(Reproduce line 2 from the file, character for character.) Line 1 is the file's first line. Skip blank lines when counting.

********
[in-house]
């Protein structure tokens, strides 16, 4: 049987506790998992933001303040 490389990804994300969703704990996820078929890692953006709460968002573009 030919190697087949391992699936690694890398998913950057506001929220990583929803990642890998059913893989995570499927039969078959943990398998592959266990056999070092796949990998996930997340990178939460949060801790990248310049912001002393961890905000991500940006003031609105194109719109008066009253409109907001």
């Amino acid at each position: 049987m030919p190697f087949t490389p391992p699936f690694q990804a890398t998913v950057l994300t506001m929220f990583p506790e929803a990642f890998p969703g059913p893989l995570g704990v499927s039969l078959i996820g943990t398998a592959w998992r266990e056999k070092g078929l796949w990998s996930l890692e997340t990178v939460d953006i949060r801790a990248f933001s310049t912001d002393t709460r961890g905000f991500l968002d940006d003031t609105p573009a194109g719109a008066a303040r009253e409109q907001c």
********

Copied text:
């Protein structure tokens, strides 16, 4: 049987506790998992933001303040 490389990804994300969703704990996820078929890692953006709460968002573009 030919190697087949391992699936690694890398998913950057506001929220990583929803990642890998059913893989995570499927039969078959943990398998592959266990056999070092796949990998996930997340990178939460949060801790990248310049912001002393961890905000991500940006003031609105194109719109008066009253409109907001």